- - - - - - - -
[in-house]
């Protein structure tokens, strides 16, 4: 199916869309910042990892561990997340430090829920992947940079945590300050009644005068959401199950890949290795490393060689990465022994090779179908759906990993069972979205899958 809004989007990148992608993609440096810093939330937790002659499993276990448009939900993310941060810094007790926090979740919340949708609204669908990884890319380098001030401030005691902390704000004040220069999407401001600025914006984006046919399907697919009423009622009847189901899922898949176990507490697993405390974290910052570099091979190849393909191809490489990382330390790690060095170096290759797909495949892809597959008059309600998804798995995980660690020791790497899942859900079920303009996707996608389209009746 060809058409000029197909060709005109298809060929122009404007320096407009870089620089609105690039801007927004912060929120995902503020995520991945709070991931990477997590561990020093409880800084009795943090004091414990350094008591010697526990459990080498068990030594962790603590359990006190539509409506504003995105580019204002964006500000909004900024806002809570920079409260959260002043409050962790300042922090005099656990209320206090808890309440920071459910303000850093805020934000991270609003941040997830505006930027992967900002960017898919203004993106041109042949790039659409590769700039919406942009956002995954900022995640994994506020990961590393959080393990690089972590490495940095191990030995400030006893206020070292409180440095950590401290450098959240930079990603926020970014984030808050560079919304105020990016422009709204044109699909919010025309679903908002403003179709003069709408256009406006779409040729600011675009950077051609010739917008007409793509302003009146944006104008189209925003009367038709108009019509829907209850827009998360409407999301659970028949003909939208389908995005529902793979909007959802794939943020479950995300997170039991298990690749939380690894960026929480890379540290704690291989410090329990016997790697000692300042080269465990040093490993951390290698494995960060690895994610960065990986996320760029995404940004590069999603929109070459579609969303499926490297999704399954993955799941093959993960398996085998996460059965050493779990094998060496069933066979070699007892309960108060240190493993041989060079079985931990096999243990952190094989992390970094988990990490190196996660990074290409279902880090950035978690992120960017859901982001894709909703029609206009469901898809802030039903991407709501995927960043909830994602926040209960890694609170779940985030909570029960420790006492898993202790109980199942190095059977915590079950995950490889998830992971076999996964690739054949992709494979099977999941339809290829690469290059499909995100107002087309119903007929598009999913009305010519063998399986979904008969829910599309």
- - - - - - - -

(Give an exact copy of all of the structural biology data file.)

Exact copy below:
[in-house]
């Protein structure tokens, strides 16, 4: 199916869309910042990892561990997340430090829920992947940079945590300050009644005068959401199950890949290795490393060689990465022994090779179908759906990993069972979205899958 809004989007990148992608993609440096810093939330937790002659499993276990448009939900993310941060810094007790926090979740919340949708609204669908990884890319380098001030401030005691902390704000004040220069999407401001600025914006984006046919399907697919009423009622009847189901899922898949176990507490697993405390974290910052570099091979190849393909191809490489990382330390790690060095170096290759797909495949892809597959008059309600998804798995995980660690020791790497899942859900079920303009996707996608389209009746 060809058409000029197909060709005109298809060929122009404007320096407009870089620089609105690039801007927004912060929120995902503020995520991945709070991931990477997590561990020093409880800084009795943090004091414990350094008591010697526990459990080498068990030594962790603590359990006190539509409506504003995105580019204002964006500000909004900024806002809570920079409260959260002043409050962790300042922090005099656990209320206090808890309440920071459910303000850093805020934000991270609003941040997830505006930027992967900002960017898919203004993106041109042949790039659409590769700039919406942009956002995954900022995640994994506020990961590393959080393990690089972590490495940095191990030995400030006893206020070292409180440095950590401290450098959240930079990603926020970014984030808050560079919304105020990016422009709204044109699909919010025309679903908002403003179709003069709408256009406006779409040729600011675009950077051609010739917008007409793509302003009146944006104008189209925003009367038709108009019509829907209850827009998360409407999301659970028949003909939208389908995005529902793979909007959802794939943020479950995300997170039991298990690749939380690894960026929480890379540290704690291989410090329990016997790697000692300042080269465990040093490993951390290698494995960060690895994610960065990986996320760029995404940004590069999603929109070459579609969303499926490297999704399954993955799941093959993960398996085998996460059965050493779990094998060496069933066979070699007892309960108060240190493993041989060079079985931990096999243990952190094989992390970094988990990490190196996660990074290409279902880090950035978690992120960017859901982001894709909703029609206009469901898809802030039903991407709501995927960043909830994602926040209960890694609170779940985030909570029960420790006492898993202790109980199942190095059977915590079950995950490889998830992971076999996964690739054949992709494979099977999941339809290829690469290059499909995100107002087309119903007929598009999913009305010519063998399986979904008969829910599309």